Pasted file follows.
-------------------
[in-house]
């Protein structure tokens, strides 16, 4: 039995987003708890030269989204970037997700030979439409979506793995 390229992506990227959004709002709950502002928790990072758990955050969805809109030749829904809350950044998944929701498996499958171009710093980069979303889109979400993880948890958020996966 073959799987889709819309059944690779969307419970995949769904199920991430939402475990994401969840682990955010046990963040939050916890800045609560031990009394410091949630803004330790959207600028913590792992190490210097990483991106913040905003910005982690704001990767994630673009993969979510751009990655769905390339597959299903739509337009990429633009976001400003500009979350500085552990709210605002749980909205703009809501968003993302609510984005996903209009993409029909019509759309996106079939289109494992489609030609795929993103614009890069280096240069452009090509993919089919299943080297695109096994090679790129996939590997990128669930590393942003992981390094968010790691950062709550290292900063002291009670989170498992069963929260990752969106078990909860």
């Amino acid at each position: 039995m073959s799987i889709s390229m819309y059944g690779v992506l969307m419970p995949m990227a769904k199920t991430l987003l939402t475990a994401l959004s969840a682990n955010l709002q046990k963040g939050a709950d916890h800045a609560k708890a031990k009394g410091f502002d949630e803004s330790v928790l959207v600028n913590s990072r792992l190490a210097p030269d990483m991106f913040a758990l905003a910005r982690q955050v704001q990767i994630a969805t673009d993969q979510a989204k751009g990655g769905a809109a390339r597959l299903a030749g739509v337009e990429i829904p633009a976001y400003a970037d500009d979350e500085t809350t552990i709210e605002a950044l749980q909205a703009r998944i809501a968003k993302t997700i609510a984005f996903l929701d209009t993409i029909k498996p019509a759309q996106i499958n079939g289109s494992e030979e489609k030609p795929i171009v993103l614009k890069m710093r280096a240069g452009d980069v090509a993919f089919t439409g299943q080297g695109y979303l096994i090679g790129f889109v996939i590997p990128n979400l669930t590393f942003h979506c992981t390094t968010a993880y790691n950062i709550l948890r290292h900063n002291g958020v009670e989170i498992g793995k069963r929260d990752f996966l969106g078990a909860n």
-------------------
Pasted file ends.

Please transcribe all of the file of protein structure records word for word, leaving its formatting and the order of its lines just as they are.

[in-house]
């Protein structure tokens, strides 16, 4: 039995987003708890030269989204970037997700030979439409979506793995 390229992506990227959004709002709950502002928790990072758990955050969805809109030749829904809350950044998944929701498996499958171009710093980069979303889109979400993880948890958020996966 073959799987889709819309059944690779969307419970995949769904199920991430939402475990994401969840682990955010046990963040939050916890800045609560031990009394410091949630803004330790959207600028913590792992190490210097990483991106913040905003910005982690704001990767994630673009993969979510751009990655769905390339597959299903739509337009990429633009976001400003500009979350500085552990709210605002749980909205703009809501968003993302609510984005996903209009993409029909019509759309996106079939289109494992489609030609795929993103614009890069280096240069452009090509993919089919299943080297695109096994090679790129996939590997990128669930590393942003992981390094968010790691950062709550290292900063002291009670989170498992069963929260990752969106078990909860």
């Amino acid at each position: 039995m073959s799987i889709s390229m819309y059944g690779v992506l969307m419970p995949m990227a769904k199920t991430l987003l939402t475990a994401l959004s969840a682990n955010l709002q046990k963040g939050a709950d916890h800045a609560k708890a031990k009394g410091f502002d949630e803004s330790v928790l959207v600028n913590s990072r792992l190490a210097p030269d990483m991106f913040a758990l905003a910005r982690q955050v704001q990767i994630a969805t673009d993969q979510a989204k751009g990655g769905a809109a390339r597959l299903a030749g739509v337009e990429i829904p633009a976001y400003a970037d500009d979350e500085t809350t552990i709210e605002a950044l749980q909205a703009r998944i809501a968003k993302t997700i609510a984005f996903l929701d209009t993409i029909k498996p019509a759309q996106i499958n079939g289109s494992e030979e489609k030609p795929i171009v993103l614009k890069m710093r280096a240069g452009d980069v090509a993919f089919t439409g299943q080297g695109y979303l096994i090679g790129f889109v996939i590997p990128n979400l669930t590393f942003h979506c992981t390094t968010a993880y790691n950062i709550l948890r290292h900063n002291g958020v009670e989170i498992g793995k069963r929260d990752f996966l969106g078990a909860n």